PrAACtically Juneteenth: Ideas for AAC-friendly Learning & Celebrating

June 13, 2024 by - Leave your thoughts

PrAACtically Juneteenth: Ideas for AAC-friendly Learning & Celebrating
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In the US, Juneteenth is one of our newest federal holidays and many are now getting ready to celebrate it. Whether you are relatively new to an understanding of Juneteenth or have been honoring it for decades, we hope today’s post has some ideas for integrating it into the AAC work you do. First published a few years back, we’ve updated it with some additional books, videos, and other resources.

PrAACtically Juneteenth

In the US, June 19th is a day that commemorates the ending of slavery. Although the Emancipation Proclamation became effective on January 1, 1863, it took an additional two and half years for it to take root in all of the states. It wasn’t until June 19th, 1865 that Texas became the final state to uphold the proclamation. There are other days that memorialize the freedom of enslaved people, but Juneteenth is the oldest nationally-celebrated commemoration. 

Traditionally marked primarily by African Americans, there is a growing awareness of Juneteenth across a broad spectrum of people. In modern times, it has become a day to gather, reflect, and celebrate African American freedom and achievement. In these troubled times, it offers us an opportunity to learn about the history and lived experiences of black Americans, examine our own commitment to build a just society, and challenge ourselves to dismantle racism at all levels.

If you are looking for ways to commemorate this historic event in your AAC work, we have a few suggestions.


Shared reading experiences are a powerful way to build background knowledge and build language and AAC skills. Here are some books to consider adding to your list.

Focused on Juneteenth


As we read, we can hit the pause button to create teachable moments from the storyline. We can talk about the indignities and microaggressions that come up in the story and how it affects the characters. Beyond calling it out, we can discuss the feelings and emotions, give language for how to respond, and role-play those alternatives. We can relate those to our own lives and discuss situations that are closer to home, too.

Language Experience Surveys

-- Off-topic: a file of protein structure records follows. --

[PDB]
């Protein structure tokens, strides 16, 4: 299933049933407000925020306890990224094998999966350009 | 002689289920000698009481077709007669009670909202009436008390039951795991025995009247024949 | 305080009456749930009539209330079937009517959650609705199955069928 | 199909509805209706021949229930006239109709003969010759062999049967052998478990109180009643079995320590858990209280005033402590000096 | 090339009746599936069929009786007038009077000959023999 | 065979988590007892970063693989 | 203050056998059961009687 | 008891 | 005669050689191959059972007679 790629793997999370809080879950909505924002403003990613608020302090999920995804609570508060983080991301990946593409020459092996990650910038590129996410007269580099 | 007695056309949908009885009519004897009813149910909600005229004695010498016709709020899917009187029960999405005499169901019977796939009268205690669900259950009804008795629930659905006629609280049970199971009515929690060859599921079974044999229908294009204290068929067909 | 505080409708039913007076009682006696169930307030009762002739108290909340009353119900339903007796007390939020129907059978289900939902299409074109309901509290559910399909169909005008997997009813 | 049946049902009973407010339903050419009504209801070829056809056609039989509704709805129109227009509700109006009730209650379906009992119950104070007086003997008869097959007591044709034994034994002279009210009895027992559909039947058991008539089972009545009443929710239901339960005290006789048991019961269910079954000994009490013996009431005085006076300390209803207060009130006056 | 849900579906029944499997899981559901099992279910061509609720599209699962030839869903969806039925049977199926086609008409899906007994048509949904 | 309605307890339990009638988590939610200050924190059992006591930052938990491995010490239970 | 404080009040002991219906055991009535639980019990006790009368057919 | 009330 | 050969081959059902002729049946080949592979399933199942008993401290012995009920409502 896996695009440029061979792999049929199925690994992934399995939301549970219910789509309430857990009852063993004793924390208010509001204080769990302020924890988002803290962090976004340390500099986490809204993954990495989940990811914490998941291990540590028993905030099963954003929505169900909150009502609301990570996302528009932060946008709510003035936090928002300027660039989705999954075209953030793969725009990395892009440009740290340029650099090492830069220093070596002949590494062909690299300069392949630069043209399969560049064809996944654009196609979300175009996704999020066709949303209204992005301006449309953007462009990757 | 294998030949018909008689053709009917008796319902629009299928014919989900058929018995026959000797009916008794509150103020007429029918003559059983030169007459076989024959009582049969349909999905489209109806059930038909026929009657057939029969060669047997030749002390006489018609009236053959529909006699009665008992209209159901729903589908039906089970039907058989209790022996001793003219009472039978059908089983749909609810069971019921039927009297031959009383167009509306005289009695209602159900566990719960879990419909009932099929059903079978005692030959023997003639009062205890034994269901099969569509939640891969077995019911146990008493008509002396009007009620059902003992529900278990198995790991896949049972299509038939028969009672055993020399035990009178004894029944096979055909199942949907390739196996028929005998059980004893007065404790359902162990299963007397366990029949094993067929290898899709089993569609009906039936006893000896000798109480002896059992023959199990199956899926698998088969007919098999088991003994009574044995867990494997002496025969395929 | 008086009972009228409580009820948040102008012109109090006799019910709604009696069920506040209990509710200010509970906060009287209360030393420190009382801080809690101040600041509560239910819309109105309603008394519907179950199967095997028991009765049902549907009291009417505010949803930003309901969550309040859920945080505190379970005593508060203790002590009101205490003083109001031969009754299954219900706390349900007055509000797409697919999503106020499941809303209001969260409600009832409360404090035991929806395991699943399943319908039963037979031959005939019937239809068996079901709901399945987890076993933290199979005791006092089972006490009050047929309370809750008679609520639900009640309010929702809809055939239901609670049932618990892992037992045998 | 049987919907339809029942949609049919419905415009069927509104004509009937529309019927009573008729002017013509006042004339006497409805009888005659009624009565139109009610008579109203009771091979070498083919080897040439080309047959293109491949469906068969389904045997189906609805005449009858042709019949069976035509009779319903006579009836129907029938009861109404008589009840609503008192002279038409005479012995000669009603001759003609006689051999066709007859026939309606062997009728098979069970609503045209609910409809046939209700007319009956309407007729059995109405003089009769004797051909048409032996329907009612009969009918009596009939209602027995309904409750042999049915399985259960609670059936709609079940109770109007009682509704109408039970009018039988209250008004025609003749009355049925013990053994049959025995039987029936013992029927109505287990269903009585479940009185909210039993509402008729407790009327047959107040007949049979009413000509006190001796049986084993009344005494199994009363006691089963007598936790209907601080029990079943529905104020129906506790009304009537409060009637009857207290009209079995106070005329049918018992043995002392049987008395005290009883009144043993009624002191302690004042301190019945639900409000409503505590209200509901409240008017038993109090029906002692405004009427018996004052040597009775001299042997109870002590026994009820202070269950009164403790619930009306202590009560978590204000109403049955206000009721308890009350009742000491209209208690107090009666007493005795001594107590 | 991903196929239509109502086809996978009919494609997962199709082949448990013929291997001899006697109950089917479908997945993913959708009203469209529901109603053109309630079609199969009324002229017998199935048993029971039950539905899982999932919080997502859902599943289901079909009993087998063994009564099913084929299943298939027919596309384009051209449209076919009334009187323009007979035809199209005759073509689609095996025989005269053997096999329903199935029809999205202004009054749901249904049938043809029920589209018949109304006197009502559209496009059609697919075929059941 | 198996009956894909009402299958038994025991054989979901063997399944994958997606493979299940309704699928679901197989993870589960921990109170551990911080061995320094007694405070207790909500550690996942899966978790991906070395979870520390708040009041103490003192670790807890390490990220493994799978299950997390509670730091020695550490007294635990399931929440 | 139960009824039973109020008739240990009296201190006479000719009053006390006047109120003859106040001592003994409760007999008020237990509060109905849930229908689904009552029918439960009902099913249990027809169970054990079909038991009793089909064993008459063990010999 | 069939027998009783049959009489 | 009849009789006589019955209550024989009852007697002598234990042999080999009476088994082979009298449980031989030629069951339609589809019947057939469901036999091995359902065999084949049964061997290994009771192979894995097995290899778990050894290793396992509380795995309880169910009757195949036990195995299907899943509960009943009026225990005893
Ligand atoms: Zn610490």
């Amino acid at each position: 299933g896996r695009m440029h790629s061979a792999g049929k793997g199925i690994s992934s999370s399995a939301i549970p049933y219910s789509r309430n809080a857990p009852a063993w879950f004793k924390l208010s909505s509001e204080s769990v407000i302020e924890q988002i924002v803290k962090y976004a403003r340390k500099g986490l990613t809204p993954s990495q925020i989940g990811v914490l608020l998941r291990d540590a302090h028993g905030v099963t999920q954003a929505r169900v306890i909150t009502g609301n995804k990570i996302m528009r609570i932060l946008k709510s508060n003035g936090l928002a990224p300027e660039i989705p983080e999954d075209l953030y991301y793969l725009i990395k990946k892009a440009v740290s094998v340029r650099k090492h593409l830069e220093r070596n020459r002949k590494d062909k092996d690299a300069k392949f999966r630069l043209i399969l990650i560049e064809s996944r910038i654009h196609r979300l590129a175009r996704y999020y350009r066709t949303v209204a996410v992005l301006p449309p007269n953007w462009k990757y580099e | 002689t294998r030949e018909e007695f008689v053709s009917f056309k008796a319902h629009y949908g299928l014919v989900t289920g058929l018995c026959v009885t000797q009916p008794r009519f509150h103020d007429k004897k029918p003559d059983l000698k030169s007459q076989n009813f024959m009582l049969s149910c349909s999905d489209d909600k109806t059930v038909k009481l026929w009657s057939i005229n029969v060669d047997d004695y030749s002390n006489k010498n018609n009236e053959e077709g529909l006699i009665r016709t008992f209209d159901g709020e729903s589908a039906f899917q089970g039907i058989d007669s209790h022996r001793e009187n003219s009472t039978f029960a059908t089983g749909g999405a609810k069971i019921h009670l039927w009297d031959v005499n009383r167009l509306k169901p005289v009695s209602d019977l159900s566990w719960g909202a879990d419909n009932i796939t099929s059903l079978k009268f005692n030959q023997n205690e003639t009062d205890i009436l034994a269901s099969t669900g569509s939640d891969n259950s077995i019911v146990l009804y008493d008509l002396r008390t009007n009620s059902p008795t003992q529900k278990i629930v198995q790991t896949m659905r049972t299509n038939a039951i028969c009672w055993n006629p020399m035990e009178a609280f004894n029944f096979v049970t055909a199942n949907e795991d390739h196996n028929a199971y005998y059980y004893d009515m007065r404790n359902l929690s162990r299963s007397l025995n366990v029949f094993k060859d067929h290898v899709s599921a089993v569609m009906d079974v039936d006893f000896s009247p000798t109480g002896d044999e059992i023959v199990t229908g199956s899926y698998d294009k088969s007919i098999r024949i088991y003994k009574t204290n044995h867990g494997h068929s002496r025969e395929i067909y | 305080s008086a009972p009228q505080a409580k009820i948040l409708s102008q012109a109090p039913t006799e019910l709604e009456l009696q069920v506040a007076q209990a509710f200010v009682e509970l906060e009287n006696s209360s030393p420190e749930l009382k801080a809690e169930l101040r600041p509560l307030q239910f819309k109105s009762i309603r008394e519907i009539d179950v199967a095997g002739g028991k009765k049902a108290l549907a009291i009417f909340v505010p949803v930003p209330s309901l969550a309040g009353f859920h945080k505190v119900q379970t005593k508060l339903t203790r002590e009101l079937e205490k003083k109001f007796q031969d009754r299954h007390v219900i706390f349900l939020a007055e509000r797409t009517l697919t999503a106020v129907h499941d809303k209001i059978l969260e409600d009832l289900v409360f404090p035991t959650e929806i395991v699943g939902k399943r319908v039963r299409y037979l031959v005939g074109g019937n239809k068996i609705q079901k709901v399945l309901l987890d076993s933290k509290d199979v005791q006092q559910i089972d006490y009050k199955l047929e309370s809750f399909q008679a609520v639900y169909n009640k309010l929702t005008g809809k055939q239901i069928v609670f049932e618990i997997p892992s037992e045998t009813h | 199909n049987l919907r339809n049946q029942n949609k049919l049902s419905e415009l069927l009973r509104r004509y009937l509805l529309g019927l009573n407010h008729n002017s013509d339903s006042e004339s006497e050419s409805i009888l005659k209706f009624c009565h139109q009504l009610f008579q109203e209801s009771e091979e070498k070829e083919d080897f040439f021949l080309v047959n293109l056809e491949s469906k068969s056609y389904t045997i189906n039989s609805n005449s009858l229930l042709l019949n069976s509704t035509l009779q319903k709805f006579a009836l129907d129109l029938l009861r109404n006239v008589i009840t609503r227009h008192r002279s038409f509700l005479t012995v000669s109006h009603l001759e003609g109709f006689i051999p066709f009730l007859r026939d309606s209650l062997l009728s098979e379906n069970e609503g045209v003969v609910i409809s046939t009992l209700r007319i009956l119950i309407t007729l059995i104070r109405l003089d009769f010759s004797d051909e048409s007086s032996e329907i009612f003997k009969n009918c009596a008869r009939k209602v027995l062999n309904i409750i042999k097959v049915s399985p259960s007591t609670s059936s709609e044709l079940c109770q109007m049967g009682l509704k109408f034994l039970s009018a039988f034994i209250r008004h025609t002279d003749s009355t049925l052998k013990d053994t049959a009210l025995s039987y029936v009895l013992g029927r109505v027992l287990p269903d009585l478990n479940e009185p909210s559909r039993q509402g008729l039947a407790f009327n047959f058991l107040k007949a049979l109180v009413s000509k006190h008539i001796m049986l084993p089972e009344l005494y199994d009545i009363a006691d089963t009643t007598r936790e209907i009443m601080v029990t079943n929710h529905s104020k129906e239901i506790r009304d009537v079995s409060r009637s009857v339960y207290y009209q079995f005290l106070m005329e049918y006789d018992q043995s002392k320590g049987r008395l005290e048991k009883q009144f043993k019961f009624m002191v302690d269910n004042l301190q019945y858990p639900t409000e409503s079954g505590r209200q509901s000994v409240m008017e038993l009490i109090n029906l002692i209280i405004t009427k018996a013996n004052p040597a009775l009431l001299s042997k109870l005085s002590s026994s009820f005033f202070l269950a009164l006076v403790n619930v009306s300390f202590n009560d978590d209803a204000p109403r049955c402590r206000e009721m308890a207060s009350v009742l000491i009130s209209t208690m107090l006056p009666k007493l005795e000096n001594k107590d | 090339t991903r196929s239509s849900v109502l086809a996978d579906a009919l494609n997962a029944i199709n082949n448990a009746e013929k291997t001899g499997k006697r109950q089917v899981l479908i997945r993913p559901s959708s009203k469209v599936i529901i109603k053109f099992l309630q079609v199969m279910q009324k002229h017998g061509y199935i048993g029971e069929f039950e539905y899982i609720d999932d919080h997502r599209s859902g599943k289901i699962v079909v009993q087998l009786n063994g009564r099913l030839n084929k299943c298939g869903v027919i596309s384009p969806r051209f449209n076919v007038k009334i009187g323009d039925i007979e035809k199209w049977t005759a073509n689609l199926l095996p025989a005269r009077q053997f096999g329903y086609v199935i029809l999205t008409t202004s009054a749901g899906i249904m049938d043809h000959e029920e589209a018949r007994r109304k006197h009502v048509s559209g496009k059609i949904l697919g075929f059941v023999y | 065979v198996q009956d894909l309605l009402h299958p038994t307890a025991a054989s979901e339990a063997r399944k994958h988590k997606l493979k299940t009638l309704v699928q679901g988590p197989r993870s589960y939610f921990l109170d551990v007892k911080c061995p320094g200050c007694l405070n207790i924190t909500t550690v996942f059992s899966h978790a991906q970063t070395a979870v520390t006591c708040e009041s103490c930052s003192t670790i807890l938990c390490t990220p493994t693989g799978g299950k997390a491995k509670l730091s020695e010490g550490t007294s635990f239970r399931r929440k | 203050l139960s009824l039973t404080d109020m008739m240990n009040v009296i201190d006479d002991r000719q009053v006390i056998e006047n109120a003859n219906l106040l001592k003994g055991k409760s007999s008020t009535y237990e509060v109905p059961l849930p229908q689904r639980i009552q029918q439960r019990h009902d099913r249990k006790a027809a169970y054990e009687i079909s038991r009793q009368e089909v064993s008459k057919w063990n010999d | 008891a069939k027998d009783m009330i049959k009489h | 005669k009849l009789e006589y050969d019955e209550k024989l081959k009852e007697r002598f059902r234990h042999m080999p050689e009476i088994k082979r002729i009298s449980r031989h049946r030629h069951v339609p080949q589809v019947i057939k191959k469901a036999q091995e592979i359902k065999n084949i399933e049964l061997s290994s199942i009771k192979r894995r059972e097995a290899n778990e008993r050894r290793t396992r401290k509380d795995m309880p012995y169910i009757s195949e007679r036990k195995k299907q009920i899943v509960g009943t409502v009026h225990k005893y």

Language experience surveys involve creating a single-question survey designed to give AAC users specific language-building experiences. The AAC user then interviews people in their environment to ask the target question and engage in dialogue. They are a way of creating authentic opportunities to interact with others using language skills that they need to prAACtice. By carefully choosing the topic and question, preparing a visual support to accompany the question, ensuring that the appropriate vocabulary is available, and teaching AAC users how to conduct these interviews, we create a meaningful way for them to get practice with their emerging language skills.

Here are some sample questions to get you thinking about how to implement this for your AAC learners.

  • Using prestored messages 
    • I have a question for you. 
    • Do you have a few minutes to talk to me?
    • What do you think? 
    • Do you agree? 
    • Tell me about it.
    • I want to hear more about that.
  • Core vocabulary focus 
    • Tell ME about a time WHEN YOU were NOT treated fairly. WHAT DID YOU DO?
    • I SAW(SEE) WHAT happened IN ____. WHAT CAN WE DO to make IT better?  
  • Tier 2 vocabulary focus
    • Have you ever faced injustice? (Follow-up: Tell me about that.)
    • Did you ever protest anything? (Follow-up: I want to hear about it.)
  • Pragmatic discourse focus
    • Bid for attention, active listening, contingent responding, terminating the conversation
    • Topic maintenance, cohesion
  • Beyond requesting
    • Commenting: That was a bad idea. I’m sad about this. You did a good thing.
    • Rejecting: Stop. I am finished. Don’t do that. 
    • Asking: Where was it? Who was with you? Why did you/they do that? How did it end?
    • Appreciating: Thank you for sharing. I’m happy that you told me. 

Vocabulary Collage

Current events are providing an important opportunity to introduce new terms and/or expand AAC learners’ comprehension about words they are hearing on TV, in their daily lives, and in books, movies, and videos. Consider selecting some of those words and creating a vocabulary collage for each one. 

To create the collage, you can start with a set of pictures, some of which are positive examples of the new word and some of which are clearly not. We go through this together and discuss whether each one belongs in the collage we’re making for the target word.  There is power in that discourse. Talking about WHY a particular picture belongs or does not belong in the collage gives a rich and meaningful context that can help the AAC learner have a deeper understanding of the target word.

Looking for more ideas? Check out this webinar on activities to teach social justice from Teaching Tolerance. You can view the handout here. You can also download their Social Justice Standards for grade-level information that can be used in anti-bias training here

Also, check out this amazing interactive Google slide by Katriana Kearney that you can use in your e-learning.  You can download or make a copy.PrAACtically Juneteenth



Videos can be a great tool for language, learning, and AAC practice. Here are some that focus on Juneteenth.

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This post was written by Carole Zangari

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